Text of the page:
Here is a simple proof. By the theorem you quote in your comment to Ross's answer, we know that all of the solutions of $\rm\:N\ =\ 4\ X + 7\ Y\:$ arise from adding or subtracting multiples of $\rm\:(-7,4)\:$ to any particular solution $\rm\:(X,Y).\:$ Thus we may normalize any representation $\rm\ N\ =\ 4\ X + 7\ Y\ $ so that $\rm\ 0 \le X \le 6,\: $ by adding some integral multiple of $\rm\ (-7,4)\ $ to $\rm\:(X,Y),\:$ i.e. by choosing $\rm\,K\,$ so that $\rm\:(X,Y)+K(-7,4)\, =\, (X\!-\!7K,\,Y\!+\!4K)\:$ has $\rm\:0\le X\!-\!7K \le 6.\:$ Then we observe
Lemma $\rm\ \ N \,=\, 4\, X\! + 7\, Y\ $ for some integers $\rm\ X,Y \ge 0\, $
$\iff$ its normalization has $\rm\: Y \ge 0\:$.
Proof $\rm\ \ (\Rightarrow)\ \ $ If $\rm\ X,Y \ge 0\ $ then normalization adds $\rm\:(-7,4)\:$ zero or more times (in order to get $\rm\:0 \le X \le 6),\ $ and this preserves the condition $\rm\: Y \ge 0\:.\ $ $\ (\Leftarrow)\ \ $ Conversely if the normalization has $\rm\: Y < 0\:,\ $ then $\rm\:N\:$ has no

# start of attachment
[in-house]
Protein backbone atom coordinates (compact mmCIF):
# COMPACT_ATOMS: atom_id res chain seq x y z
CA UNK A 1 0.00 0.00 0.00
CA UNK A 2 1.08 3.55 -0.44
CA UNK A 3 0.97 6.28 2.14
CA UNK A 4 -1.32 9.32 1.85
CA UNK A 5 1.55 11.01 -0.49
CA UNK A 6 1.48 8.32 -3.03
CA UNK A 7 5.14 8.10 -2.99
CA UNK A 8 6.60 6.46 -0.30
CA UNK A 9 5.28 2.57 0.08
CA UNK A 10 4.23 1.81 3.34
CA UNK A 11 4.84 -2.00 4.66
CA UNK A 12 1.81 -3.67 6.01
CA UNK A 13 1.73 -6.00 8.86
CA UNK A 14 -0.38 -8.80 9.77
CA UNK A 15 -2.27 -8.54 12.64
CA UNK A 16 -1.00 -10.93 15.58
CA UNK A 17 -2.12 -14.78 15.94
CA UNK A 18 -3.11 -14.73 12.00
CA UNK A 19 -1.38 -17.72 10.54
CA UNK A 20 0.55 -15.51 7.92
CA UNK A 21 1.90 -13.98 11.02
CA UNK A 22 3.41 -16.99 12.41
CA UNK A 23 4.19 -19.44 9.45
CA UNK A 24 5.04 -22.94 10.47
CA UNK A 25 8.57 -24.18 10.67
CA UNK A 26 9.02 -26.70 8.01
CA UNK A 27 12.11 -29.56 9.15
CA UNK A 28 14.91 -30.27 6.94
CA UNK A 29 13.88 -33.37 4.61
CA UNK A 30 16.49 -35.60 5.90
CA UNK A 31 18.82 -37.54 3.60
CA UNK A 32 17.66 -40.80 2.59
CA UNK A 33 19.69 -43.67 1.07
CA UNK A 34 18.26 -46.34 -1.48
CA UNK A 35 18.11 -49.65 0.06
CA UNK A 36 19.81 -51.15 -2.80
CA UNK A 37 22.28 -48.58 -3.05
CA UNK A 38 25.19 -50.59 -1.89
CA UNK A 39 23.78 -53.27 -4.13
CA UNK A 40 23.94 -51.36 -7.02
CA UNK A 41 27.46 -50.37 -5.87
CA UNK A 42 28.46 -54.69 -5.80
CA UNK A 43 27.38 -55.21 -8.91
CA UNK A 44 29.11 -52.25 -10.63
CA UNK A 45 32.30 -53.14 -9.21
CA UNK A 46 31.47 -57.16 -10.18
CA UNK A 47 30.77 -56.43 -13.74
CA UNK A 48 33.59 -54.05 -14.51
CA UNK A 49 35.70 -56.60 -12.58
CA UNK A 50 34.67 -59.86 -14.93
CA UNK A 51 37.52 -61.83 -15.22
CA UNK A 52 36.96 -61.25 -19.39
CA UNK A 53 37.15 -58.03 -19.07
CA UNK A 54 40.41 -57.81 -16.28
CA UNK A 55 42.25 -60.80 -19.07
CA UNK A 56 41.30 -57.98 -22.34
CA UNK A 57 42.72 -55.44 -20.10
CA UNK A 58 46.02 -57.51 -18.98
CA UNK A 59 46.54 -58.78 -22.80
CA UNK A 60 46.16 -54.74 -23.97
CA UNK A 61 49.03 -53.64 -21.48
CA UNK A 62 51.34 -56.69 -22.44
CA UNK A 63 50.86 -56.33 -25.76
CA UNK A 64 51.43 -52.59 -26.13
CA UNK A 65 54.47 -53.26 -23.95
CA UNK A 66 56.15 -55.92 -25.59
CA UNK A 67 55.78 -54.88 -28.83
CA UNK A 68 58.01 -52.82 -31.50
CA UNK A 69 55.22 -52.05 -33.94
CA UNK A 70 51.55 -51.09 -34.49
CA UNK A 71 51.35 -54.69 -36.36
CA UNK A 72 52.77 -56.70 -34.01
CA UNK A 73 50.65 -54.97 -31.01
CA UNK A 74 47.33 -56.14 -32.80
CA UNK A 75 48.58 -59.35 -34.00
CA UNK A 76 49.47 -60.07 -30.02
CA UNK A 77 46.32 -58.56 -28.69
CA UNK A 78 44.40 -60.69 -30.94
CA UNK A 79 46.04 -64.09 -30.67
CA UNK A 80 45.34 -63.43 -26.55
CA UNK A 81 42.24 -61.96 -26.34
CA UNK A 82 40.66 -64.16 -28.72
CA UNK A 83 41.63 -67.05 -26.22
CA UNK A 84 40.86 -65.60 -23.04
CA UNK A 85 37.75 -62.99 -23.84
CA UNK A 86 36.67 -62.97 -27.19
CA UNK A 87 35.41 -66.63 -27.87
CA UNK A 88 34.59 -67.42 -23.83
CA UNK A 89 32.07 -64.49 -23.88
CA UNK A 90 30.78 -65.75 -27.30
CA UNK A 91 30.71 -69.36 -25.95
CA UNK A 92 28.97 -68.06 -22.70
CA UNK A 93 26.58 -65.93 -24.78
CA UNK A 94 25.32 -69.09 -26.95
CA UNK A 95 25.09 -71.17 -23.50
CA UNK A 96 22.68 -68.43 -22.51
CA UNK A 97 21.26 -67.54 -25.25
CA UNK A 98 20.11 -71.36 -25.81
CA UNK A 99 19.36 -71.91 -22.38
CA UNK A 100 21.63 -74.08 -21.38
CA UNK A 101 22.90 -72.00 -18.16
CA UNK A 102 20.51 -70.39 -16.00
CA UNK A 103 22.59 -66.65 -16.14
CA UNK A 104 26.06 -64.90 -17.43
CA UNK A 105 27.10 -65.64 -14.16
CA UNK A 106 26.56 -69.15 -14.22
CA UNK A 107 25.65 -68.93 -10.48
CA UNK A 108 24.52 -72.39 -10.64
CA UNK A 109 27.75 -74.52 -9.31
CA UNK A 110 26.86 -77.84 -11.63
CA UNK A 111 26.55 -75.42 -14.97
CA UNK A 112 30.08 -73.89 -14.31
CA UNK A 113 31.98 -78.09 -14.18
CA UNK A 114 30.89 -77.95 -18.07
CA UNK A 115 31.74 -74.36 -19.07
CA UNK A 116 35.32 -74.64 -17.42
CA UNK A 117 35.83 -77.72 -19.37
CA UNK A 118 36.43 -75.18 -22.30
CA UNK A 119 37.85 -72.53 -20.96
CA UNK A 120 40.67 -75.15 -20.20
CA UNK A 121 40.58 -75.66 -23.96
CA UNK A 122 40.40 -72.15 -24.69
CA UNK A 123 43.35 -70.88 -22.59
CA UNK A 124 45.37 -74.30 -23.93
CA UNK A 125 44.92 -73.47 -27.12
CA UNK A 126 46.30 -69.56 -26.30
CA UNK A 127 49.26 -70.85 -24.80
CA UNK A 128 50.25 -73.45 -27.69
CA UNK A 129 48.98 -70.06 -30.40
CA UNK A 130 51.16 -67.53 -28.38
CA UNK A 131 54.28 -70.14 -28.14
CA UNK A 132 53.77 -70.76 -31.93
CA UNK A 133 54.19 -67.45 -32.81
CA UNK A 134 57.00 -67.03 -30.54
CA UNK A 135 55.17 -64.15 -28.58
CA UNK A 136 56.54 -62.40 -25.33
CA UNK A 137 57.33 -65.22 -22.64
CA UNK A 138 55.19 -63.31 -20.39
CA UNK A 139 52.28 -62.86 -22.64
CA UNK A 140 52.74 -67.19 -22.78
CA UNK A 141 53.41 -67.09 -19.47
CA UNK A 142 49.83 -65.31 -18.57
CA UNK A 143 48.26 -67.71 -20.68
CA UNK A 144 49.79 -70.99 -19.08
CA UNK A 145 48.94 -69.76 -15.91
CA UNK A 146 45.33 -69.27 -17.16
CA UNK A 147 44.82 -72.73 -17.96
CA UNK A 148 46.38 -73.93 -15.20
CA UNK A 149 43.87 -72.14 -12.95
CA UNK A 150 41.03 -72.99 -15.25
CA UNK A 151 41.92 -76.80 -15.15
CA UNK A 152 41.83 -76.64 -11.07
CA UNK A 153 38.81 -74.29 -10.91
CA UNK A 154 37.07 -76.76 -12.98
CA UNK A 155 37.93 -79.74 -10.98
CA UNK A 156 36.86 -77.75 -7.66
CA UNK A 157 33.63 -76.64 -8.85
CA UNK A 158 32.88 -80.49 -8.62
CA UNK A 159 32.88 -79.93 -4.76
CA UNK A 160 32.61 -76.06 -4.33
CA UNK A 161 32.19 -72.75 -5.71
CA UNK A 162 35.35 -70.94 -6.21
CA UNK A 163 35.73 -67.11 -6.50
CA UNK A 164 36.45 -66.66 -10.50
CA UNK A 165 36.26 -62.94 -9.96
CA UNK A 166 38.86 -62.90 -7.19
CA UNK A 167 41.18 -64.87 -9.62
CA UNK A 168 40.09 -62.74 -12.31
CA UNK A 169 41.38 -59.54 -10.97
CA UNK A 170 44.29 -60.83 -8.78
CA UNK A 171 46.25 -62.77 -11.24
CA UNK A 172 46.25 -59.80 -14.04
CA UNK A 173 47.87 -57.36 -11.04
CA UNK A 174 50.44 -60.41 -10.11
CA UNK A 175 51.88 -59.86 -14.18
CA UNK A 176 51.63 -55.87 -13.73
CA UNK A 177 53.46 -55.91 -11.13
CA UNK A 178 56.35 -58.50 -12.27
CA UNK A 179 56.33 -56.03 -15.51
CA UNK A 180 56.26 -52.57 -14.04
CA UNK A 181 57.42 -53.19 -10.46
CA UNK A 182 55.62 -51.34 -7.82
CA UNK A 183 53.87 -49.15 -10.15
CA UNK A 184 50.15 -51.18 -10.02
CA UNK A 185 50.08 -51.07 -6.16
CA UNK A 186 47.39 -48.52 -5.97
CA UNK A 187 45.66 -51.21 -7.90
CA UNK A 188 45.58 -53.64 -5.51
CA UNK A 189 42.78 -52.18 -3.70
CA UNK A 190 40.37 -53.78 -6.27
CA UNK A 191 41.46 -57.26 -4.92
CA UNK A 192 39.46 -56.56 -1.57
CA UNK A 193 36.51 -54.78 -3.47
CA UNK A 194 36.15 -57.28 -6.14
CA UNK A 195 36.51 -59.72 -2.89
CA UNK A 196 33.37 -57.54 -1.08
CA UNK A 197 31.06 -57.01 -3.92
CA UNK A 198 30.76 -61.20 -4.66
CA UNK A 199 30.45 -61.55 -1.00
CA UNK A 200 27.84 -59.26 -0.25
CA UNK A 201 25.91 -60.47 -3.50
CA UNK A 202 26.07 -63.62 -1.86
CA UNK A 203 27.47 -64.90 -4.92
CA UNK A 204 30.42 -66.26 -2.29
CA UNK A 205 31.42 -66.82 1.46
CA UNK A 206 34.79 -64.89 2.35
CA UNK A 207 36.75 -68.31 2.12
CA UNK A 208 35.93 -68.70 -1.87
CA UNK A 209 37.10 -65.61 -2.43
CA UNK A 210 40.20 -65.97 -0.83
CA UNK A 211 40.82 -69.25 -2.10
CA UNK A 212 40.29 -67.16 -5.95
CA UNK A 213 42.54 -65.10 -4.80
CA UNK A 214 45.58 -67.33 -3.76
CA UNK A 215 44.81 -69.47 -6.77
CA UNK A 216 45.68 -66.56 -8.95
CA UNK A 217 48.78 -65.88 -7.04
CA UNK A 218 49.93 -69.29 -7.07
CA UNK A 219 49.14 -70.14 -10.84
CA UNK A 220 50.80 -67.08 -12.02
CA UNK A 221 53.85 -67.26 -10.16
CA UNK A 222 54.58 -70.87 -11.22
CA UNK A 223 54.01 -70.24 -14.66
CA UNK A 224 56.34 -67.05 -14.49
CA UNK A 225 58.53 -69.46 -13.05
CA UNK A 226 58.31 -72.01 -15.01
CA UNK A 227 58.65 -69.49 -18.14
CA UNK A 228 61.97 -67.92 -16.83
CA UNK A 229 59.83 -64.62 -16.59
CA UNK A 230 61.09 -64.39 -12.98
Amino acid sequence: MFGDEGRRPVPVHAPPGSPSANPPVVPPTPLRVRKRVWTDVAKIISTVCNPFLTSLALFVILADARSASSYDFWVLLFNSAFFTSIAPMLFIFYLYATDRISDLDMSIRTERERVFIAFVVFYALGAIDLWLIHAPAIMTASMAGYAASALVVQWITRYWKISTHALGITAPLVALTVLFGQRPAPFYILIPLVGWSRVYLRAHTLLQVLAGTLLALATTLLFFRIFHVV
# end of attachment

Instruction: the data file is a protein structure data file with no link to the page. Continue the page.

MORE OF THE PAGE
representation with $\rm\ X, Y \ge 0\:,\: $ because to shift $\rm\: Y > 0\: $
requires adding $\rm\ (-7,4)\ $ at least once, which (since $\rm\:0\le X\le 6),\:$ shifts $\rm\: X < 0\:.\ $ QED
Finally, since $\rm\ 4\,X\! + 7\, Y\ $ is increasing in both $\rm\: X,Y\:,\ $
it is clear that the largest non-representable number $\rm\: N\:$ has normalization
$\rm\: (X,Y)\ =\ (6,-1)\:,\: $ corresponding to $\rm\ N\ =\ 4\cdot 6 - 1\cdot 7\, =\, 17.$
Precisely the same argument works also for the general case. This classic problem is known by a great variety of aliases, e.g. postage stamp problem, Sylvester/Frobenius problem, Diophantine problem of Frobenius, Frobenius conductor, money changing, coin changing, change making problems. See also: h-basis and asymptotic bases in additive number theory, integer programming algorithms and Gomory cuts, knapsack problems and greedy algorithms, etc.